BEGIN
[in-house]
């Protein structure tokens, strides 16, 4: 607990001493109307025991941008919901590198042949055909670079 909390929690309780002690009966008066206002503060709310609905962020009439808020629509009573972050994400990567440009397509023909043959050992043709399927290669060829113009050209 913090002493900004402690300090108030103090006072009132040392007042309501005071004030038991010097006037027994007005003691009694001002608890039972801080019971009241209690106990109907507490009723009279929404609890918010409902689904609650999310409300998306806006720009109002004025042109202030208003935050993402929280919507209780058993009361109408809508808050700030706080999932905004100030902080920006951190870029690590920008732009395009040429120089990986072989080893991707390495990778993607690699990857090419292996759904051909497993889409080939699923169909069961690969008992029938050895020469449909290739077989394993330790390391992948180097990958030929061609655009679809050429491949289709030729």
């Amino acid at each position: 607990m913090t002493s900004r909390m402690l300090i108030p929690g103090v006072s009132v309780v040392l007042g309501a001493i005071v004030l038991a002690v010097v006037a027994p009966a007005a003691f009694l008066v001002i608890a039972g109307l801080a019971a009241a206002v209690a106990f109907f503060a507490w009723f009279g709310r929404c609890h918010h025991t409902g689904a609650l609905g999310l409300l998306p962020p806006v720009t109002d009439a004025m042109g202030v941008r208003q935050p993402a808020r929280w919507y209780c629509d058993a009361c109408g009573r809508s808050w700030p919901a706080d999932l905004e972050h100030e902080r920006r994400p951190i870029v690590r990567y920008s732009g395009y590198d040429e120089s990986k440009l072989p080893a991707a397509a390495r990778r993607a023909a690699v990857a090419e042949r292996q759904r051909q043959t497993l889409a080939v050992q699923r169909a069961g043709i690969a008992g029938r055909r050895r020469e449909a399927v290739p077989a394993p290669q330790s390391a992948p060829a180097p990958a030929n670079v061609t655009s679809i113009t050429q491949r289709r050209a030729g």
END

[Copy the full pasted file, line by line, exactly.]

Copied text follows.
[in-house]
């Protein structure tokens, strides 16, 4: 607990001493109307025991941008919901590198042949055909670079 909390929690309780002690009966008066206002503060709310609905962020009439808020629509009573972050994400990567440009397509023909043959050992043709399927290669060829113009050209 913090002493900004402690300090108030103090006072009132040392007042309501005071004030038991010097006037027994007005003691009694001002608890039972801080019971009241209690106990109907507490009723009279929404609890918010409902689904609650999310409300998306806006720009109002004025042109202030208003935050993402929280919507209780058993009361109408809508808050700030706080999932905004100030902080920006951190870029690590920008732009395009040429120089990986072989080893991707390495990778993607690699990857090419292996759904051909497993889409080939699923169909069961690969008992029938050895020469449909290739077989394993330790390391992948180097990958030929061609655009679809050429491949289709030729």
């Amino acid at each position: 607990m913090t002493s900004r909390m402690l300090i108030p929690g103090v006072s009132v309780v040392l007042g309501a001493i005071v004030l038991a002690v010097v006037a027994p009966a007005a003691f009694l008066v001002i608890a039972g109307l801080a019971a009241a206002v209690a106990f109907f503060a507490w009723f009279g709310r929404c609890h918010h025991t409902g689904a609650l609905g999310l409300l998306p962020p806006v720009t109002d009439a004025m042109g202030v941008r208003q935050p993402a808020r929280w919507y209780c629509d058993a009361c109408g009573r809508s808050w700030p919901a706080d999932l905004e972050h100030e902080r920006r994400p951190i870029v690590r990567y920008s732009g395009y590198d040429e120089s990986k440009l072989p080893a991707a397509a390495r990778r993607a023909a690699v990857a090419e042949r292996q759904r051909q043959t497993l889409a080939v050992q699923r169909a069961g043709i690969a008992g029938r055909r050895r020469e449909a399927v290739p077989a394993p290669q330790s390391a992948p060829a180097p990958a030929n670079v061609t655009s679809i113009t050429q491949r289709r050209a030729g």